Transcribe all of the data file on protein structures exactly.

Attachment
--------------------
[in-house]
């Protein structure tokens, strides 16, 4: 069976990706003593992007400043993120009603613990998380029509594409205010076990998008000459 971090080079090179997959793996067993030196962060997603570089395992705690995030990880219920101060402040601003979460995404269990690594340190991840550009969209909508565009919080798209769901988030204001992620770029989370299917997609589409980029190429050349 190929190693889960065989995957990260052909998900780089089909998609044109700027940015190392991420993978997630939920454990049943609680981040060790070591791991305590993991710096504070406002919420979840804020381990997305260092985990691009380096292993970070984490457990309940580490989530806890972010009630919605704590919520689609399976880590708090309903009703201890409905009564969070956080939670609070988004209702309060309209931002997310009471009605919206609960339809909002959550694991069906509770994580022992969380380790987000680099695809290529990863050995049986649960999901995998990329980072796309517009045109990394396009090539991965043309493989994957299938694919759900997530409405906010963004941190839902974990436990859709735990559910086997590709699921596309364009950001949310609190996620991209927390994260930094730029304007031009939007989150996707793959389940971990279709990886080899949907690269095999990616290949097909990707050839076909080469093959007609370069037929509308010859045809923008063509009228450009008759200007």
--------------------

[in-house]
């Protein structure tokens, strides 16, 4: 069976990706003593992007400043993120009603613990998380029509594409205010076990998008000459 971090080079090179997959793996067993030196962060997603570089395992705690995030990880219920101060402040601003979460995404269990690594340190991840550009969209909508565009919080798209769901988030204001992620770029989370299917997609589409980029190429050349 190929190693889960065989995957990260052909998900780089089909998609044109700027940015190392991420993978997630939920454990049943609680981040060790070591791991305590993991710096504070406002919420979840804020381990997305260092985990691009380096292993970070984490457990309940580490989530806890972010009630919605704590919520689609399976880590708090309903009703201890409905009564969070956080939670609070988004209702309060309209931002997310009471009605919206609960339809909002959550694991069906509770994580022992969380380790987000680099695809290529990863050995049986649960999901995998990329980072796309517009045109990394396009090539991965043309493989994957299938694919759900997530409405906010963004941190839902974990436990859709735990559910086997590709699921596309364009950001949310609190996620991209927390994260930094730029304007031009939007989150996707793959389940971990279709990886080899949907690269095999990616290949097909990707050839076909080469093959007609370069037929509308010859045809923008063509009228450009008759200007």